Exclusive: Broadcasting giant teams up with ULaw to offer earn-while-you-learn route to solicitor qualification
The BBC has launched an apprenticeship programme that sees aspiring lawyers juggle on the job legal training with study for the Solicitors Qualifying Exam (SQE).
Legal Cheek can reveal the new pathway enables apprentices to combine studying for the SQE at The University of Law with two years qualifying work experience (QWE) across four seats in the BBC’s legal team in London. There may also be an opportunity for participants to complete a secondment at a “leading firm” during the programme.
It takes two years to qualify and is open to graduates who have completed a law degree or a non-law degree plus the Graduate Diploma in Law (GDL), but who have not undertaken the Legal Practice Course (LPC). The BBC is initially looking to recruit four apprentices on a salary of £28,000 in year one, and then a £1,500 pay rise annually thereafter, taking the final salary to £31,000.
The BBC’s apprenticeship route will replace its traditional training contract programme which saw wannabe lawyers self-fund the LPC.
Successful applicants will complete an induction in February 2022 and will then join ULaw on block release, until autumn 2022. They will then begin their QWE within the BBC’s legal team, which will conclude in October 2024. At this point, and subject to meeting the character and suitability requirements set out by the regulator, apprentices will become fully-qualified solicitors.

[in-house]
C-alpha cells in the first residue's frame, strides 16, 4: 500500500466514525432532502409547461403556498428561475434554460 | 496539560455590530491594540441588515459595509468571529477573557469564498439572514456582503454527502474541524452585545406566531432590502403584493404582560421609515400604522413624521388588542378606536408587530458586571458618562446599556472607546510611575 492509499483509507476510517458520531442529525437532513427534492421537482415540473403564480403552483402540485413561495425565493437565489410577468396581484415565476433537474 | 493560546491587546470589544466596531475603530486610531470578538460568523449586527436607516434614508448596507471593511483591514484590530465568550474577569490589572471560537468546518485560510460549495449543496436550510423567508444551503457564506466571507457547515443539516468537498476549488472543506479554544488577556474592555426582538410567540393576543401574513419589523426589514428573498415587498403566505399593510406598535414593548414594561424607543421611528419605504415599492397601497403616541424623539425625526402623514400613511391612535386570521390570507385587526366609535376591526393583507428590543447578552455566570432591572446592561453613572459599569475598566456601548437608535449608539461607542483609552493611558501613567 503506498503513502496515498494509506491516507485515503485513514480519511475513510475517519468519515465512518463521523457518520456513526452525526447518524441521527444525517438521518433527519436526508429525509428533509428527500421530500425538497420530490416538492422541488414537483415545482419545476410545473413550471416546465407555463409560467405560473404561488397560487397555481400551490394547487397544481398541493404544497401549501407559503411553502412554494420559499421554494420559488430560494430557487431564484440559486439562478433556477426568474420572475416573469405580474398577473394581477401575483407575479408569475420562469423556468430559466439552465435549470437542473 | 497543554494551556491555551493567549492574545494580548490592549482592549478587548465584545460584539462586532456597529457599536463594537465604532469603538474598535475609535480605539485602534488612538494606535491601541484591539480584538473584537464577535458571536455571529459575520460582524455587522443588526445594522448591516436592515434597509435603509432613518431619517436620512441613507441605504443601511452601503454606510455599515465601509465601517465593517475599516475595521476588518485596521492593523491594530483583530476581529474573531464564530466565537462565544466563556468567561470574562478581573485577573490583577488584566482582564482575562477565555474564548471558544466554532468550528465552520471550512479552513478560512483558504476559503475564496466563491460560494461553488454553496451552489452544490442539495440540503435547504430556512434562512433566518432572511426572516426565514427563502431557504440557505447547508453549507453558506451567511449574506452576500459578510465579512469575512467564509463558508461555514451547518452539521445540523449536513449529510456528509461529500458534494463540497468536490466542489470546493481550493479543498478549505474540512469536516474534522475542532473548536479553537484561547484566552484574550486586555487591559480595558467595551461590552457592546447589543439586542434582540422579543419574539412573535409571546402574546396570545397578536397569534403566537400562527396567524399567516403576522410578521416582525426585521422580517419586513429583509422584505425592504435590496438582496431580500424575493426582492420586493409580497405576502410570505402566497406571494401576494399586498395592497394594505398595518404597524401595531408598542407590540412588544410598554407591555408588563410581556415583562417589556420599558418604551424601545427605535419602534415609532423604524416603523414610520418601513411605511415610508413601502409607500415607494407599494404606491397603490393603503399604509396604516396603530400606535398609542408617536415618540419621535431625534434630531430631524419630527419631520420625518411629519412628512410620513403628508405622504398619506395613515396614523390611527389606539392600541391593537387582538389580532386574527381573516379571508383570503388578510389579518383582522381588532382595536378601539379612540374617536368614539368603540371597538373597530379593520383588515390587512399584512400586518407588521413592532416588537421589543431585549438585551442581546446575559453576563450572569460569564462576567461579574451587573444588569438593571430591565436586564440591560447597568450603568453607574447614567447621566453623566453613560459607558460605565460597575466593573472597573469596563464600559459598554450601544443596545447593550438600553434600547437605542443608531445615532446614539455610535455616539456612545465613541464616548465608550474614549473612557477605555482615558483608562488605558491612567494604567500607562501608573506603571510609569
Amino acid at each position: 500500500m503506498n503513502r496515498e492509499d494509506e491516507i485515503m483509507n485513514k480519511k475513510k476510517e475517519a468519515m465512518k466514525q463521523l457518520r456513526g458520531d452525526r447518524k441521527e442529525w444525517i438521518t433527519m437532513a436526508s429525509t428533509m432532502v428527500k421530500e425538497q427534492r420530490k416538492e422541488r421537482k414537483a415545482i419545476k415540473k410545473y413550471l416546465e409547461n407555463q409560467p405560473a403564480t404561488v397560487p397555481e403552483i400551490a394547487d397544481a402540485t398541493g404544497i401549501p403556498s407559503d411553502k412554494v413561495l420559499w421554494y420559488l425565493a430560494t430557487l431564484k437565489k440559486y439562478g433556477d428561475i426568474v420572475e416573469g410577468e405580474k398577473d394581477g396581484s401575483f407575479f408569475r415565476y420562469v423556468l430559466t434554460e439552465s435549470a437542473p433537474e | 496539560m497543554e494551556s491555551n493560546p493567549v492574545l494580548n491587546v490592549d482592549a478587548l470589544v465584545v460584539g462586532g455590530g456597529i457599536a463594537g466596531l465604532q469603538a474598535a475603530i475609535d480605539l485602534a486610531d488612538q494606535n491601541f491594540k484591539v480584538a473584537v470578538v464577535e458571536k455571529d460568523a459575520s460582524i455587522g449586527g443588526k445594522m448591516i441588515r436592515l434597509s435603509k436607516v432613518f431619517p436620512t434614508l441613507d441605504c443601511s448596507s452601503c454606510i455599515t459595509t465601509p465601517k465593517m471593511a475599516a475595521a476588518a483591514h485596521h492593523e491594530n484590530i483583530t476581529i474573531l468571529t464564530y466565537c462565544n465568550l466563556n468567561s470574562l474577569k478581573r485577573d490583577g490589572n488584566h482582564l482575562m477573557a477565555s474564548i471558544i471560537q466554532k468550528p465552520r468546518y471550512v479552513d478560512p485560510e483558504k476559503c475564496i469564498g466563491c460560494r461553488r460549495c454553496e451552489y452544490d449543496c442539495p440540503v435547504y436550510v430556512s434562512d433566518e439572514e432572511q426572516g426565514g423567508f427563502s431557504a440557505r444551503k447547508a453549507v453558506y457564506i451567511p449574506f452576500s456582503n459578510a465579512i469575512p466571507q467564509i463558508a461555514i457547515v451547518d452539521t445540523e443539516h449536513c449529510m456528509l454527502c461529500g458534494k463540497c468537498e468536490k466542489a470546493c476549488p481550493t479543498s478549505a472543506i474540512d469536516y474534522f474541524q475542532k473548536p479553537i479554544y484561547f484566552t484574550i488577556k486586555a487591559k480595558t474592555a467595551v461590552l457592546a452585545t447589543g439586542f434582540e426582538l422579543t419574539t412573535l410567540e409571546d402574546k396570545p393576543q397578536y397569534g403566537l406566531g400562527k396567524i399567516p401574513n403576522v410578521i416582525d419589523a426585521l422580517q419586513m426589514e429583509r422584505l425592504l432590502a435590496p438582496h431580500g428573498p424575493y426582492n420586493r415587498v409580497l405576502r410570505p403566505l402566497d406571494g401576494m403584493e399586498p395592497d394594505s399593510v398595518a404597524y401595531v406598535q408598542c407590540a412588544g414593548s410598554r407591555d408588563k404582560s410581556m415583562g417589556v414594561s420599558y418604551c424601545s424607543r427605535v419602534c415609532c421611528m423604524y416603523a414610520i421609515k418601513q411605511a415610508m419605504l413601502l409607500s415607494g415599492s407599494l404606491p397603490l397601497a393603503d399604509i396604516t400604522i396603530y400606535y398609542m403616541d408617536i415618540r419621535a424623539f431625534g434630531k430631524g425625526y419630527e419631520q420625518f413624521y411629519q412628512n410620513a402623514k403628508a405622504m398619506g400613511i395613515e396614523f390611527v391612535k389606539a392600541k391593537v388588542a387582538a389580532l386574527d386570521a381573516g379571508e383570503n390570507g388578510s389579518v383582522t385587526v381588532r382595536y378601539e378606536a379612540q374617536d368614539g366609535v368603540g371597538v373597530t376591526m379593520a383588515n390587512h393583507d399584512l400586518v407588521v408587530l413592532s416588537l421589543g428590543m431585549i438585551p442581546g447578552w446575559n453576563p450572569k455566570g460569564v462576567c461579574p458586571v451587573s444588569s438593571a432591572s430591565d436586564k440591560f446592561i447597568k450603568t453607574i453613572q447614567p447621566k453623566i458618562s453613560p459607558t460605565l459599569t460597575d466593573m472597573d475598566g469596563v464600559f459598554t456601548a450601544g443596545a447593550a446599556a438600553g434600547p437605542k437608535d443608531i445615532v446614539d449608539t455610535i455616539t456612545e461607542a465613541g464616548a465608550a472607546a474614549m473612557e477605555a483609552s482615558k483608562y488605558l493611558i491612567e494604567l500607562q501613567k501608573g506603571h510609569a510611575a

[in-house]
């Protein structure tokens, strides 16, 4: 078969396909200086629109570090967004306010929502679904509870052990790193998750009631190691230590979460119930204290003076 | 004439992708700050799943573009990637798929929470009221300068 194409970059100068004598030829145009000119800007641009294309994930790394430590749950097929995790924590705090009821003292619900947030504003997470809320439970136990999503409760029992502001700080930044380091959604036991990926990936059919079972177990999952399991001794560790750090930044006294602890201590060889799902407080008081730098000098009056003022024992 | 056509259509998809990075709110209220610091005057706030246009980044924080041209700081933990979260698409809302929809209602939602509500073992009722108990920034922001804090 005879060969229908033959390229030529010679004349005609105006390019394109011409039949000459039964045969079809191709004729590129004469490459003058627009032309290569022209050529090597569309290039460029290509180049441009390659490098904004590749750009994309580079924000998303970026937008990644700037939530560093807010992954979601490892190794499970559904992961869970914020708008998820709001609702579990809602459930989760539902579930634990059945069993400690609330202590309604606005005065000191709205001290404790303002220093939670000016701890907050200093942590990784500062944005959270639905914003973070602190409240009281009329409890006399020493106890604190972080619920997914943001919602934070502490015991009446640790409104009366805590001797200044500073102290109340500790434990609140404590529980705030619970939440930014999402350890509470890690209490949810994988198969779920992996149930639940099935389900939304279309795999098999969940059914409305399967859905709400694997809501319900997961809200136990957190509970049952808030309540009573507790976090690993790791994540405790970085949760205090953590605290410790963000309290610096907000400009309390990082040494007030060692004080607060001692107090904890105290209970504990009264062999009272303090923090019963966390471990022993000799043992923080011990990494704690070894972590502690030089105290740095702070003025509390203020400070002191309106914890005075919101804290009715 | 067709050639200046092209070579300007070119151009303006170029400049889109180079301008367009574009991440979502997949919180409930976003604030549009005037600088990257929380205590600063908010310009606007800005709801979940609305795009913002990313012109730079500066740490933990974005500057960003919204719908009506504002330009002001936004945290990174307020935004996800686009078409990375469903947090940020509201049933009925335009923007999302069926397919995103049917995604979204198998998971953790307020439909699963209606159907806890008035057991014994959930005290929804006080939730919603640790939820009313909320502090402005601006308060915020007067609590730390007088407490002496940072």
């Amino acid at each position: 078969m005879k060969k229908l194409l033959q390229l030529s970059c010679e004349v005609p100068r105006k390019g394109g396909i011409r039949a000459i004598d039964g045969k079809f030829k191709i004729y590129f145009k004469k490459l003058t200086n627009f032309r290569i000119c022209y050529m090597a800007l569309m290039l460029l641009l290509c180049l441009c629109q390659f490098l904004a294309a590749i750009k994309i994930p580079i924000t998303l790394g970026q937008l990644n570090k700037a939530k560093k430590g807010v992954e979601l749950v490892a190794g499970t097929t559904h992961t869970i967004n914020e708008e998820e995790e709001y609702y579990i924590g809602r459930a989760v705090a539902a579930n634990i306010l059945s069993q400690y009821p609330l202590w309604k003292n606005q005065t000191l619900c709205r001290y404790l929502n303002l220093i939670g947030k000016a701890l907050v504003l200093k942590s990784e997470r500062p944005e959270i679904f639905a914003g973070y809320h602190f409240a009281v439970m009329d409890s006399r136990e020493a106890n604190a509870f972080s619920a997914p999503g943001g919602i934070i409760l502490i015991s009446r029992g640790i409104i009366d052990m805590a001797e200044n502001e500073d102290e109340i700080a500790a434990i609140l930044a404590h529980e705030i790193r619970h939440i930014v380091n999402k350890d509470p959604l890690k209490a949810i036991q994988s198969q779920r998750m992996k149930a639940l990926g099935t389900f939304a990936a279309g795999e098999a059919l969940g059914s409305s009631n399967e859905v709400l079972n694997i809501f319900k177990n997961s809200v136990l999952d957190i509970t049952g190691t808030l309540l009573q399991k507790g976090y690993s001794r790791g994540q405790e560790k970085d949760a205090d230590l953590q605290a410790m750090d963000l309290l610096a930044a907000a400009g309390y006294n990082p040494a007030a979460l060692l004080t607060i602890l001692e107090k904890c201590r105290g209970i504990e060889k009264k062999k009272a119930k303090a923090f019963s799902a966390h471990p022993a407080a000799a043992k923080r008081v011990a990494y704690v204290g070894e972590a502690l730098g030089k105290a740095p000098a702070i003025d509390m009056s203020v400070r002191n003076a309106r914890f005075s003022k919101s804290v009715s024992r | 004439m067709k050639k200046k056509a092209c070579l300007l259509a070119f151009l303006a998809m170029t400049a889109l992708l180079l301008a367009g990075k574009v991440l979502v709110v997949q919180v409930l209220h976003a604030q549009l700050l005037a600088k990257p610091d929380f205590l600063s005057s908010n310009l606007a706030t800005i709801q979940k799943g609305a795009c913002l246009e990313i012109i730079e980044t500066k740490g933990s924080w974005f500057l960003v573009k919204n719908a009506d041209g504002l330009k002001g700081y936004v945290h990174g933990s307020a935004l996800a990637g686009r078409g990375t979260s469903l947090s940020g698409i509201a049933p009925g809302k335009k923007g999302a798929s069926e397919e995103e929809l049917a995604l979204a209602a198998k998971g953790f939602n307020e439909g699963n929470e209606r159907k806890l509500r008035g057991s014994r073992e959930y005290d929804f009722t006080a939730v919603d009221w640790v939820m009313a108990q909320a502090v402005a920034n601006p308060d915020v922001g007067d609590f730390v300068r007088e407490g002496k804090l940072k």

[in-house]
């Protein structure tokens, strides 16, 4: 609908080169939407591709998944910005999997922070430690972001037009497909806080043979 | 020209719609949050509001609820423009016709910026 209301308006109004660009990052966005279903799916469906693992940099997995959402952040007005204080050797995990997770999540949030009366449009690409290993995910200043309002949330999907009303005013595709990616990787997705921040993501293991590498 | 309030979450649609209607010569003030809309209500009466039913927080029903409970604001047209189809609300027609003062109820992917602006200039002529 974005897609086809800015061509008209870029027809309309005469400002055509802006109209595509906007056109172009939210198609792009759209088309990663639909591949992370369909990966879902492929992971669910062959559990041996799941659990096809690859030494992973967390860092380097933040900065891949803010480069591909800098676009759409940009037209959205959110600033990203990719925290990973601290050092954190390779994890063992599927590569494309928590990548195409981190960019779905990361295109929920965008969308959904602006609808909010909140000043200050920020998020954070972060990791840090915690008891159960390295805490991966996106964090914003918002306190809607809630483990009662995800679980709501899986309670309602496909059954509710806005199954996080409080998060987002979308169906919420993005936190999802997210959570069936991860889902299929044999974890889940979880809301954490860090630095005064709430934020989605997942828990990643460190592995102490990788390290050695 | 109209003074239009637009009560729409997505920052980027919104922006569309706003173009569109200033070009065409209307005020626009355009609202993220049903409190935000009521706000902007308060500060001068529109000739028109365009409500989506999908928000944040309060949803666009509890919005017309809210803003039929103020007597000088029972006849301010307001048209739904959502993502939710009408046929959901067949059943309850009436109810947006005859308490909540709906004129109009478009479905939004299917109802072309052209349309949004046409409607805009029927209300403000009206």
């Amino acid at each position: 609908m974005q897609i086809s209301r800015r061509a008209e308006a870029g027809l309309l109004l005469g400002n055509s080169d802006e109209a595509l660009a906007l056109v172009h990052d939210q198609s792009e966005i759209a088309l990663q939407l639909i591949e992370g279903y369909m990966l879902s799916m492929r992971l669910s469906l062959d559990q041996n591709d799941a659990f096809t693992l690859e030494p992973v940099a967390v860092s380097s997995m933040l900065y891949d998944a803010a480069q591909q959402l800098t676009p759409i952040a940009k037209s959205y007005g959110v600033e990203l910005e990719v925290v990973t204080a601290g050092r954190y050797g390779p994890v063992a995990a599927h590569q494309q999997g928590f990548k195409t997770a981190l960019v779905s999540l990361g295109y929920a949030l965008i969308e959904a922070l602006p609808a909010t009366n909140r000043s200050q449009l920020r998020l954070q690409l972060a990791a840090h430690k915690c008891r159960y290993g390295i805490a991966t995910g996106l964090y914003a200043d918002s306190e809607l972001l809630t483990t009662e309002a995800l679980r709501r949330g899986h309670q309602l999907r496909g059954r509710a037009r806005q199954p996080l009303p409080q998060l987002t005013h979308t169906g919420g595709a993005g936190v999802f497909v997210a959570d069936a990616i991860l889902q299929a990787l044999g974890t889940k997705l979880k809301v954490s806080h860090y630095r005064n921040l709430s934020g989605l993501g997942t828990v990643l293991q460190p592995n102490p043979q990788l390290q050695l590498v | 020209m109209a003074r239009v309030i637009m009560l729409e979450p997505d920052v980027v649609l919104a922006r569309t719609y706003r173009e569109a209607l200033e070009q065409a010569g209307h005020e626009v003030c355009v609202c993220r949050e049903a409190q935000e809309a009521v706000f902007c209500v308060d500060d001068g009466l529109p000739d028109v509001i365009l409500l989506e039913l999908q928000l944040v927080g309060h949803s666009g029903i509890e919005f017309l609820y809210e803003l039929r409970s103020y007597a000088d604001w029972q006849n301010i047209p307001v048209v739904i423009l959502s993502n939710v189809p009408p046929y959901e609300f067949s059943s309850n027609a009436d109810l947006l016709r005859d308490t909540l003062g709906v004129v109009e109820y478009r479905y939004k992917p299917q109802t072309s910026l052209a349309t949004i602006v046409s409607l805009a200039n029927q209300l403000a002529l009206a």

The BBC say it’s unable to help cover the costs of any academic pre-requisites but will fund SQE prep through its apprenticeship levy. The levy was introduced in 2017 and is payable by all businesses with an annual pay bill of more than £3 million (0.5% of their total pay bill). However, businesses can recoup this cash providing they spend it on apprenticeship-level training.
The BBC isn’t the first business to re-think its training programme following the introduction of the apprenticeship levy and ahead of the SQE’s rollout this September.
Earlier this year Legal Cheek reported that law firm Keoghs had launched an SQE apprenticeship alongside its more established training contract programme, while DWF went one step further and ditched its TC set-up in favour of a super-exam friendly apprenticeship. Elsewhere, Kennedys has created an apprenticeship programme in conjunction with BPP Law School.
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